Well, it’s finally happened. Once again, socialism has put a silver fork in itself. Standard & Poor’s has downgraded France’s AAA credit rating, giving the country side-eye on claims to have its debt under control. This means the country will now have to pay it all back at an even higher interest rate.
Who are we kidding? No one’s paying back any debts right now. You need money to do that. When was the last time France had any extra cash lying around? It’s like raising the interest rate on the credit card of a smack addict whose pumping his capital into his veins faster than any German, Chinese, or Russian can slip him a tenner.
No amount of hot air and spin could ultimately keep socialism afloat. It’s a good lesson for those in America and other parts of the world who think that Europe is in any way an exemplary, sustainable alternative to free-market limited government capitalism. If capitalism is perceived to not be working in America — as the Occupy Wall Street movement has argued — then it’s because the system isn’t capitalist enough. It’s because a lack of oversight has led to corporate welfare and an unlevel playing field — socialist government-intervention in business, in other words. Similarly, if the U.S. health care system has problems, it’s because of private insurers’ heavy handed lobbying of government and government’s willingness, in turn, to meddle when its palm is adequately greased. That, too, is a problem for which more capitalism — less government and a free-market — is a cure.
And now, again, we have proof that the system long considered the model for successful socialism has finally choked out.
To be clear, this isn’t President Nicolas Sarkozy’s fault. He has spent the five years since he took office doing his best to move the country off the rail of socialism and onto one of personal independence, starting mainly with trying to change the rhetoric and the way the French think about such things. But how do you explain to a Labrador Retriever the exhilaration of being free like a wolf, despite not having someone place a full bowl in front of you at regular intervals? The French want less debt and they know the country is in crisis because of it, but they also want the same vacations and no government cutbacks in jobs or services — mainly because those are precisely their jobs. They also expect their kids to all go to “management school,” after which they will never have to produce anything in the French workplace — not even a signature, as there will be a stamp for that…made in China.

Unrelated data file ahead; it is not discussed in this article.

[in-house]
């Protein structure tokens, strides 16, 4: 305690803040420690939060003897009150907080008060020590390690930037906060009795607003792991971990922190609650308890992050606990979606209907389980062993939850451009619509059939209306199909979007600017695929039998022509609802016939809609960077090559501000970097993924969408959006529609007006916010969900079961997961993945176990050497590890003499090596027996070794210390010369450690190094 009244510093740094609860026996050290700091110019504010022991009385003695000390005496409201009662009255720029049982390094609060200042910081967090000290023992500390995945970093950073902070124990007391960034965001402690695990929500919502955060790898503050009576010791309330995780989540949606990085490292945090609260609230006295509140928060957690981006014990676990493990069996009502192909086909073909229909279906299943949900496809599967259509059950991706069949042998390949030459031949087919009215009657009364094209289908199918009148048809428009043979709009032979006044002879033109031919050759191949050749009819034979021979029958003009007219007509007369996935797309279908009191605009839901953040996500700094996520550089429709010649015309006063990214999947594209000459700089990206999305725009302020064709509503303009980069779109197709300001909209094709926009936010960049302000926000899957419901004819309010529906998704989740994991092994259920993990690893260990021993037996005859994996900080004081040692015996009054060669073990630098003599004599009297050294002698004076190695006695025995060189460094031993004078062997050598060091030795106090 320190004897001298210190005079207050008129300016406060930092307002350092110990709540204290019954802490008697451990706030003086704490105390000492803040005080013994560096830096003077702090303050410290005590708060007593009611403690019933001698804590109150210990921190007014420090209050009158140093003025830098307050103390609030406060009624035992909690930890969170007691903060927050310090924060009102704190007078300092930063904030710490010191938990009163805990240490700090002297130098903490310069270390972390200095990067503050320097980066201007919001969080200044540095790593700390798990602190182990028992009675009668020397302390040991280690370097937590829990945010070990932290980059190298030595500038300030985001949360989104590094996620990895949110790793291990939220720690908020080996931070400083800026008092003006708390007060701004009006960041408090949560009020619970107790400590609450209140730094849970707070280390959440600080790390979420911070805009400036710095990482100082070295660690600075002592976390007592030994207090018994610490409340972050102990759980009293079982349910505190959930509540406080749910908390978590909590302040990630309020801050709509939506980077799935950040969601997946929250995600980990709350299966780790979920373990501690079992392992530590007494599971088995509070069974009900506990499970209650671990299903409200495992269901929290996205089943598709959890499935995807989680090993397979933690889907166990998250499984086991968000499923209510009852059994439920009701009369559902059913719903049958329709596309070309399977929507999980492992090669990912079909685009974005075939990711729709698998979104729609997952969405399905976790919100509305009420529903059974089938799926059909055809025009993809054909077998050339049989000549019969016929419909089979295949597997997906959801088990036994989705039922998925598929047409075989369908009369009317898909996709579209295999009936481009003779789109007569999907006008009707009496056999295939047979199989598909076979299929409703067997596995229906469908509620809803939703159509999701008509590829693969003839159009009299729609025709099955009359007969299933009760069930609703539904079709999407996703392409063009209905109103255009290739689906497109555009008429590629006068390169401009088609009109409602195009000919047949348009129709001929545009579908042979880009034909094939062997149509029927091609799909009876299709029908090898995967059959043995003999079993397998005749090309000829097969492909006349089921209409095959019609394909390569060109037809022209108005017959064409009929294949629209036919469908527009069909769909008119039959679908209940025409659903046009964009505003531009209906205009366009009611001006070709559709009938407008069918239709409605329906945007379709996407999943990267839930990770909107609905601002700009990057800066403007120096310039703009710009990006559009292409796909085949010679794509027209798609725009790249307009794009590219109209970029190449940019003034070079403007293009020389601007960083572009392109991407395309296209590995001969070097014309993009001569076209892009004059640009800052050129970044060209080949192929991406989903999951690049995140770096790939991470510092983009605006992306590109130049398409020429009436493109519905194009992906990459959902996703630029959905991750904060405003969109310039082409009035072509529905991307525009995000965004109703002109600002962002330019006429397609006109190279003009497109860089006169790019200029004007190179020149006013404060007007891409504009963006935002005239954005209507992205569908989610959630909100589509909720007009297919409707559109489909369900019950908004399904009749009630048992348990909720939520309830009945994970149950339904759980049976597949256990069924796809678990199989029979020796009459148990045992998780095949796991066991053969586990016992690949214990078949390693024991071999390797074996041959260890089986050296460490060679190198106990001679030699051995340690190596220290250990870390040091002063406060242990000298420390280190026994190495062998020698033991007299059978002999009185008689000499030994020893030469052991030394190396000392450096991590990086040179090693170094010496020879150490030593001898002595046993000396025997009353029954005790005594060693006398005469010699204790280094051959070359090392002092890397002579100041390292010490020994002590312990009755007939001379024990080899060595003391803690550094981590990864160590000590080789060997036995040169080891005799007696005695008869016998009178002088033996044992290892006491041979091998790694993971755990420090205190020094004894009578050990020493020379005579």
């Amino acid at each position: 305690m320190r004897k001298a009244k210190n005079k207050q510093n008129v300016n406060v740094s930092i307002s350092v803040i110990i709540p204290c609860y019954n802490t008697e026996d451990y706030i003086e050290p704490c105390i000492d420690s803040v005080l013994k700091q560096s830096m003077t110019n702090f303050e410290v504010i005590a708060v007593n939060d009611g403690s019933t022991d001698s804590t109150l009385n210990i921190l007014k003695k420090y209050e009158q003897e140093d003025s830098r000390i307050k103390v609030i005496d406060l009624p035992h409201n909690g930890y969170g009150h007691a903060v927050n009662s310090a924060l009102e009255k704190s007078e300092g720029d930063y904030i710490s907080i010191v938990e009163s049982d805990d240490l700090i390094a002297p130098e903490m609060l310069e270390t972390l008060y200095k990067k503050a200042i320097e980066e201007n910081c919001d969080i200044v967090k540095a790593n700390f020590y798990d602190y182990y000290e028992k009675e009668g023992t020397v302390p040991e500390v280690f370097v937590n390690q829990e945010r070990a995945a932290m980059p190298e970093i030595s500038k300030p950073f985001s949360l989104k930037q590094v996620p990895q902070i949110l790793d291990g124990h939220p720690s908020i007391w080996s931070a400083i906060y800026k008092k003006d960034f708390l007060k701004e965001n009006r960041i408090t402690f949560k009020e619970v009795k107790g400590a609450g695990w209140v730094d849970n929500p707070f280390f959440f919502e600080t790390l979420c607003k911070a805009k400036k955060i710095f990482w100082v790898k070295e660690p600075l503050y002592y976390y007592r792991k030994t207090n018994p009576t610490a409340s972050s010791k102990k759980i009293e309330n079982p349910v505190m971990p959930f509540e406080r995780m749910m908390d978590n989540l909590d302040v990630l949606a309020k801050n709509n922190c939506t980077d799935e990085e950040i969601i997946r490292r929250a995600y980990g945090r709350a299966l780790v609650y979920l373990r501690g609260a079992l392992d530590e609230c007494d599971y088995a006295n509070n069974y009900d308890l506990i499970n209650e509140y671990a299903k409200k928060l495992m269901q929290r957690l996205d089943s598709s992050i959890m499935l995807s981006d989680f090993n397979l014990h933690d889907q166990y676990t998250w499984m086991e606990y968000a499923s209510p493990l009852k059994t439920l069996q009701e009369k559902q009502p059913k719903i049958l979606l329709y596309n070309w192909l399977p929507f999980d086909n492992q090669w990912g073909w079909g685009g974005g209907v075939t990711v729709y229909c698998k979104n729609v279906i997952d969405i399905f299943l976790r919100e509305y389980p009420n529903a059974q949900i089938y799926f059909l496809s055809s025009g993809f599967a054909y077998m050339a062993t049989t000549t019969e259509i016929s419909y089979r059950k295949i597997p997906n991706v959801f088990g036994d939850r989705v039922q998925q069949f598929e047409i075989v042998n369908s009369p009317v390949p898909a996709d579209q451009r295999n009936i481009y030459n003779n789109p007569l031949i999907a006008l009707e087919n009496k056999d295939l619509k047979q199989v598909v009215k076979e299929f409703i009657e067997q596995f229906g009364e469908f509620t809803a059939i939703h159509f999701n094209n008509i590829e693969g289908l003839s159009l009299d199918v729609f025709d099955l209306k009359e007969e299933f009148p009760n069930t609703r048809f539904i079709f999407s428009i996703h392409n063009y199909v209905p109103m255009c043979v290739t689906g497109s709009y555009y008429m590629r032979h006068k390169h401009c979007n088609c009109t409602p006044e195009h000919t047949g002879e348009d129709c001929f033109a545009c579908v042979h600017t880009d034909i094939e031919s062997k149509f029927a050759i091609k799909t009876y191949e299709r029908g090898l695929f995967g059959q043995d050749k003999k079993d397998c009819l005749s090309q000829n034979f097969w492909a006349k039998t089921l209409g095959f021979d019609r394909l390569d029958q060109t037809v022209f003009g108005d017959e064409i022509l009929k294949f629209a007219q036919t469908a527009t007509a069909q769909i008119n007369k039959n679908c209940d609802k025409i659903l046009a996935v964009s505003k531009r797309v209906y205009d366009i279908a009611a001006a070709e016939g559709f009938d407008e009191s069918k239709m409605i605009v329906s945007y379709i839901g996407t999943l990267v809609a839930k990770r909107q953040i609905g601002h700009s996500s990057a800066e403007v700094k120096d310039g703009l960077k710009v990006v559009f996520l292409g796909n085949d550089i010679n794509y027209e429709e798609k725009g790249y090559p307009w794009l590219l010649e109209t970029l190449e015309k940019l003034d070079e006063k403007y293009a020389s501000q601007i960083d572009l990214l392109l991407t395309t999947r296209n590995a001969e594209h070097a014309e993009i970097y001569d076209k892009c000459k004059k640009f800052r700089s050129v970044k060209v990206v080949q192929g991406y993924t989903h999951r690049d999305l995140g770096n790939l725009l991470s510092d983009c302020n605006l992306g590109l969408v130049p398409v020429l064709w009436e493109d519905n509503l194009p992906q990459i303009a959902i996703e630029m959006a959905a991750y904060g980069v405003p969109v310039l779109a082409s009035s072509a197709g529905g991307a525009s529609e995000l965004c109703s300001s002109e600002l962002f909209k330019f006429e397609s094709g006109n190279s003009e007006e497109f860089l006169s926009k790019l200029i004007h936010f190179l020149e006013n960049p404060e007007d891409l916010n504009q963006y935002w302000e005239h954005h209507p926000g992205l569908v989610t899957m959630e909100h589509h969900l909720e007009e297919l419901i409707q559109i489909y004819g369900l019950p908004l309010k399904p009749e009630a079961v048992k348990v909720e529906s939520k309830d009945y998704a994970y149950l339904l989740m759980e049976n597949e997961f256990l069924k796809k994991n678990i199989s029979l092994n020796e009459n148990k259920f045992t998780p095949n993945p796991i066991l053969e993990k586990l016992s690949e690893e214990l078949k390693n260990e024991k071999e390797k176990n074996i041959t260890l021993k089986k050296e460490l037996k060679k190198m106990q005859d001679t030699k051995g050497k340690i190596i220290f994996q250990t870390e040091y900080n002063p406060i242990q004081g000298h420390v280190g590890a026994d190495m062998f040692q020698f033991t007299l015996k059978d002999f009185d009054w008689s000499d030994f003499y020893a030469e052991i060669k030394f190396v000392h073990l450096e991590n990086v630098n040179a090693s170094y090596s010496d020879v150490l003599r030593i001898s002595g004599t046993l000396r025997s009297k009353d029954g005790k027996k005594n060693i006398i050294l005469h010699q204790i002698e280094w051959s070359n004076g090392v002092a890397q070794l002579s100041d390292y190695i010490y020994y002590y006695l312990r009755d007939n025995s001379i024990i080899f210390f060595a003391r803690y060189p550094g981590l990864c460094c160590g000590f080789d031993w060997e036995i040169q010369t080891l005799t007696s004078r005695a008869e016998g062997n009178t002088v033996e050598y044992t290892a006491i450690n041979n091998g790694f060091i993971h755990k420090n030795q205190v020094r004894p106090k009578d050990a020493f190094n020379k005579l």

Sarkozy just happens to be the guy sitting in the hot seat when all the socialist policies of every president since Charles De Gaulle have finally taken their toll. And unfortunately for Sarkozy, he’s facing re-election in May. The French can either re-elect Sarkozy, who they don’t personally like because they find him hyperactive, somewhat grotesque, and overly-involved in petty matters — or they can do the same thing that’s led to France’s failure to date. That is, elect the friendly, aw shucks, funny Socialist Party candidate who only really has personal qualities going for him.
Rather than get softer, Sarkozy needs to use the downgrading as an opportunity to take an even harder line now in favor of limited government. Stop talking, start swinging the axe like in a bad slasher film. Start by decimating a few levels of French government. Flatten that baby like a crepe. Set the example with the political class and make these so-called elites go out and start real businesses. Have people with kids take financial responsibility for them rather than supporting them from cradle-to-grave. Limit immigration to those who can contribute economically or professionally as ascertained by a points system like that which exists in Canada. Those who want to import their entire families from some foreign country can move back there if they’re that homesick. And the problem isn’t that businesses in France aren’t paying enough taxes — it’s that their taxes aren’t sufficient to support the nanny state, so get rid of it. Start with these things and just pulverize it. Anyone who doesn’t like it can move to Scandinavia where apparently socialism still “works” for those who love paying exorbitant taxes.
This is France’s big chance — its Overton Window — the moment referred to in public relations during which previously unforeseen possibilities suddenly become possible because of an unexpected, significant event. Don’t lose the opportunity.
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